And when are our Bishops going to get off their backsides and give us the new Grail translation of the psalms? Other English speaking countries approved their use years ago. What are they waiting for? And when are they going to make an attempt – even a little one – to improve the dreadful state of liturgical music in this country? Why can’t they come out and say that hymns at Mass are not on? When are they going to encourage the use of Gregorian Chant? And if they don’t want Latin at least they can encourage the use of good English Chant like Lumen Christi Simple Gradual or even Simple English Propers to get parishes started back on the road to singing something like Gregorian Chant.

I despair. I totally despair over the state of the Church in this country!

A martyr journalist

Dominus mihi adjutor

As you will all know, James Foley, an American journalist captured by jihadists in 2012, was barbarously beheaded on a demonic video by a masked British jihadist. The Catholic Herald informs us that he was Catholic, and he had not lost his faith. After a previous kidnapping in 2011 in Libya, he wrote:

I kept telling (my colleague) Clare my mom had a strong faith. I prayed she’d know I was OK. I prayed I could communicate through some cosmic reach of the universe to her. I began to pray the rosary. It was what my mother and grandmother would have prayed. 
I said 10 Hail Marys between each Our Father. It took a long time, almost an hour to count 100 Hail Marys off on my knuckles. And it helped to keep my mind focused. Clare and I prayed together out loud. It felt energising to speak our weaknesses and hopes…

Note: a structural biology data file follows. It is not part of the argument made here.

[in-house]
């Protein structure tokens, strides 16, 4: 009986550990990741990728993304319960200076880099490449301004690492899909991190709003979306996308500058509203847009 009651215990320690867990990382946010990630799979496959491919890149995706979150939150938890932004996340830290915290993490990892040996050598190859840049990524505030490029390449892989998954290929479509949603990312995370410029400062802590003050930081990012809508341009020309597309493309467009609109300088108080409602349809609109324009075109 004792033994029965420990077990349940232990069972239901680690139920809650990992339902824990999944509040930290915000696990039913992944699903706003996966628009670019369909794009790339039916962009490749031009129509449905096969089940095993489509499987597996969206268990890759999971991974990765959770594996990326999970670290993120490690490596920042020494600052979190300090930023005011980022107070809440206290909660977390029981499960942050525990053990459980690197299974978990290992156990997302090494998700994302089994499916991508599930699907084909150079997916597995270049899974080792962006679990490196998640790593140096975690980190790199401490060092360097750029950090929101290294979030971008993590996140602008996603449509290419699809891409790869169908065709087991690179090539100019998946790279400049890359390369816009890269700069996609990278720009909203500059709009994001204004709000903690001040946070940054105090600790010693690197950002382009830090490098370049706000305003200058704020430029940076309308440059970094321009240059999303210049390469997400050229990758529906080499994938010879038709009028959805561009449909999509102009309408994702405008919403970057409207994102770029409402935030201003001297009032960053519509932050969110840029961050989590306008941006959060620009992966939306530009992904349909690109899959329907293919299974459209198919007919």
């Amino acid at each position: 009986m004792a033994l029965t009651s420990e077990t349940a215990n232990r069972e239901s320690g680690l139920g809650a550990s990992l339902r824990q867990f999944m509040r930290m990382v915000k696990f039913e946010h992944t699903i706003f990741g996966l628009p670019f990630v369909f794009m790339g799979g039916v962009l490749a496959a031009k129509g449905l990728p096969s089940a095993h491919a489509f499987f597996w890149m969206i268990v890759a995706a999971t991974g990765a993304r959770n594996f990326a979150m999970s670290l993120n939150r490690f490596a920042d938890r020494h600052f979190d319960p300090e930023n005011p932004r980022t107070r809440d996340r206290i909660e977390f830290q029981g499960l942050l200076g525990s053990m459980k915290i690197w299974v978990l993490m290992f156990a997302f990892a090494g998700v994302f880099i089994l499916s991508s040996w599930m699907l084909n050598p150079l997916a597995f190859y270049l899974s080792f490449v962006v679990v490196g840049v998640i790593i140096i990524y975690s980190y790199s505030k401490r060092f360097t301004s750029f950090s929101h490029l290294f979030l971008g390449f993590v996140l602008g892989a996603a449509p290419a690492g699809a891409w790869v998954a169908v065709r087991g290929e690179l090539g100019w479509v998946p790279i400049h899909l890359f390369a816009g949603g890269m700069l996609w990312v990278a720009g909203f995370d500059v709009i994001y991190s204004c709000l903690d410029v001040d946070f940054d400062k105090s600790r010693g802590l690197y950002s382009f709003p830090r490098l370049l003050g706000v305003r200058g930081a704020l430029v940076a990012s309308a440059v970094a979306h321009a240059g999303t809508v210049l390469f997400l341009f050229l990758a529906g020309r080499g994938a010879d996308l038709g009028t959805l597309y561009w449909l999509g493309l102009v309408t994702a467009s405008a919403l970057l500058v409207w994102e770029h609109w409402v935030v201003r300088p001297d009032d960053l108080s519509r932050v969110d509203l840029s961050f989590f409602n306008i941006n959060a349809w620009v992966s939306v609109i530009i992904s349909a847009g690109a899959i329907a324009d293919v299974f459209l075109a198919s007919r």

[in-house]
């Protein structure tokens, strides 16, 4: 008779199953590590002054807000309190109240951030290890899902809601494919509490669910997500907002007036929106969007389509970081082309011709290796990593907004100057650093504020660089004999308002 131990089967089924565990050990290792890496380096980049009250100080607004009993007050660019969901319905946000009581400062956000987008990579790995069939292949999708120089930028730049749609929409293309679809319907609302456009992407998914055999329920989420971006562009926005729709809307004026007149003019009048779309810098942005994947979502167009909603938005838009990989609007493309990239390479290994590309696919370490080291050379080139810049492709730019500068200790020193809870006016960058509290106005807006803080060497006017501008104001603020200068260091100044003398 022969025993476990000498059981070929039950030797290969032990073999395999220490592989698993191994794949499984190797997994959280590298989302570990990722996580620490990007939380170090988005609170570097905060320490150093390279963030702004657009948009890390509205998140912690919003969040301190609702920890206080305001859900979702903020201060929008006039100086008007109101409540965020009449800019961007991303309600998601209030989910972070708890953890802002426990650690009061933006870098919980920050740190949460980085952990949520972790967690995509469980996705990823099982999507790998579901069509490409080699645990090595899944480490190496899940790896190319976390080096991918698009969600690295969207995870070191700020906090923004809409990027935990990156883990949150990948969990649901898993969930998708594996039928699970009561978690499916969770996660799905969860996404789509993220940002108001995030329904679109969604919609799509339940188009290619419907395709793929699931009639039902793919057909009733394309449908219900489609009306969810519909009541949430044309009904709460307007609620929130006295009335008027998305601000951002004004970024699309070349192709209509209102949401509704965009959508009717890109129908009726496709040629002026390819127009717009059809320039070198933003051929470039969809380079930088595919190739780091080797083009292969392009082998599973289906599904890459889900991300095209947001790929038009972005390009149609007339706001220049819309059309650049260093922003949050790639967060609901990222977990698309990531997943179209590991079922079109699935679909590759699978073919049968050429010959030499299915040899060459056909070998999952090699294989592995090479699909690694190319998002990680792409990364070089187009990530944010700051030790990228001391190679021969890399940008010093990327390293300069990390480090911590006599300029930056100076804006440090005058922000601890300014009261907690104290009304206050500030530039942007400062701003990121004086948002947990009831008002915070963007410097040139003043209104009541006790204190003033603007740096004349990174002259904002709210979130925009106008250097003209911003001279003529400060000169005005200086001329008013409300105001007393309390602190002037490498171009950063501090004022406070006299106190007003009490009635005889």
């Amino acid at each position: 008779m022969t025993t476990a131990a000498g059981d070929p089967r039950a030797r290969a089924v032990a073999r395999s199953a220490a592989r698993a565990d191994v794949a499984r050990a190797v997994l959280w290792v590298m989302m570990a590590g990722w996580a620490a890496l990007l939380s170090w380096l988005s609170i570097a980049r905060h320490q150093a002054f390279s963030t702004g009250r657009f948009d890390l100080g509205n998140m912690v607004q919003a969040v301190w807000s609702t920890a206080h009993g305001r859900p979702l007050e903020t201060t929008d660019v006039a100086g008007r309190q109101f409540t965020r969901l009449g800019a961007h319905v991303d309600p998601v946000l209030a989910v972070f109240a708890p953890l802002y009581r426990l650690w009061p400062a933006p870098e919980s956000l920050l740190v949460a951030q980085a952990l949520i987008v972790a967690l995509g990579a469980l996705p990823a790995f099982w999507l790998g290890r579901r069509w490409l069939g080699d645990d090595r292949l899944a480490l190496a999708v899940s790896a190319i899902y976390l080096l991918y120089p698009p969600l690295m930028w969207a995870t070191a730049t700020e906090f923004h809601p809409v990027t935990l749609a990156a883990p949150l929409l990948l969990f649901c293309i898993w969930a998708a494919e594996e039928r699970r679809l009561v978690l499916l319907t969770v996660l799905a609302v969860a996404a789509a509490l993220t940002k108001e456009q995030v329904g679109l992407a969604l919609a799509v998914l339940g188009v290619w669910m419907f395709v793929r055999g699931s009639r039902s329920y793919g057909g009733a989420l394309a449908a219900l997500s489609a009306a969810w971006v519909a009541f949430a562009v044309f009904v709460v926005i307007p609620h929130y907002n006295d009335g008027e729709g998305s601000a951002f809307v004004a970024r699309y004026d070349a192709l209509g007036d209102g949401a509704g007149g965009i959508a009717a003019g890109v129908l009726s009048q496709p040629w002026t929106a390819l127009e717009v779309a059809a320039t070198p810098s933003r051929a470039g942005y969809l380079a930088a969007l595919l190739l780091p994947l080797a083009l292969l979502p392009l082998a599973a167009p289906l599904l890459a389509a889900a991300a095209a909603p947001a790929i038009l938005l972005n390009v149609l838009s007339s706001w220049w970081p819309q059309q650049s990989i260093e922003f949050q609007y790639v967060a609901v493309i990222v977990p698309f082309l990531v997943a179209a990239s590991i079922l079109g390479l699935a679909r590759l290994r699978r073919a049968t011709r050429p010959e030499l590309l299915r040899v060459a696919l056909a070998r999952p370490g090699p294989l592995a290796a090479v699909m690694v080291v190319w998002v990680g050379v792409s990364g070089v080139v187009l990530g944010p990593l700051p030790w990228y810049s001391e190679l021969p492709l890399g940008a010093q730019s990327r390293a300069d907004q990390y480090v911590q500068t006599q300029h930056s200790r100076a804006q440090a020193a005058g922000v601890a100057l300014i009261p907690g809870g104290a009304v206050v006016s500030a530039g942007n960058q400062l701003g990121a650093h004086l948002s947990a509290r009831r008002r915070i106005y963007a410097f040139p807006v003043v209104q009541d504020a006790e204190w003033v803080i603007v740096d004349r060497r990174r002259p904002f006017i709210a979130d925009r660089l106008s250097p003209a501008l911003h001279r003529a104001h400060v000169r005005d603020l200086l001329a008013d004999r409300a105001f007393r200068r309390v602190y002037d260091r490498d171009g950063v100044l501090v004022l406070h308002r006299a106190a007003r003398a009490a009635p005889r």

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Married Priests

Today is the 20th anniversary of the ordination of women in the Anglican church but we won’t go there.  Enough people will be filling their blog boxes with oohs and aahhs about that event.  But married priests – well, that is probably up for discussion in the Vatican right now along with communion for divorced and remarried.  A link?  Not at the moment but there might be in the future.

So, married priests on the agenda (I’m guessing).  Is the problem that some feel about married priests in the Roman Catholic rite anything to do with sex?  or being married?  I don’t think so.  At least, not if you really think about it.  No.  The problem is about first, money and second, the nature of the priesthood.

First, money.  It’s the root of all evil and is definitely a huge consideration for the church if she is to decide her priests can marry.  Why?  Well, think about your parish.  I happen to live in a rural part of England where there is no way the parish could financially support a married man and his family.  We have to consider that the man is professionally trained, has a wife and two or three or more wee bairns to look after.  So, in good ol’ British Pound Sterling you are looking at a salary of at least £20,000 and more likely one of close to £25 to £30k.  Not many parishes in England and Wales, never mind Scotland and Northern Ireland can come up with that kind of money and keep the actual church building up and running.  What to do?  That leads to the second problem, the nature of the priesthood.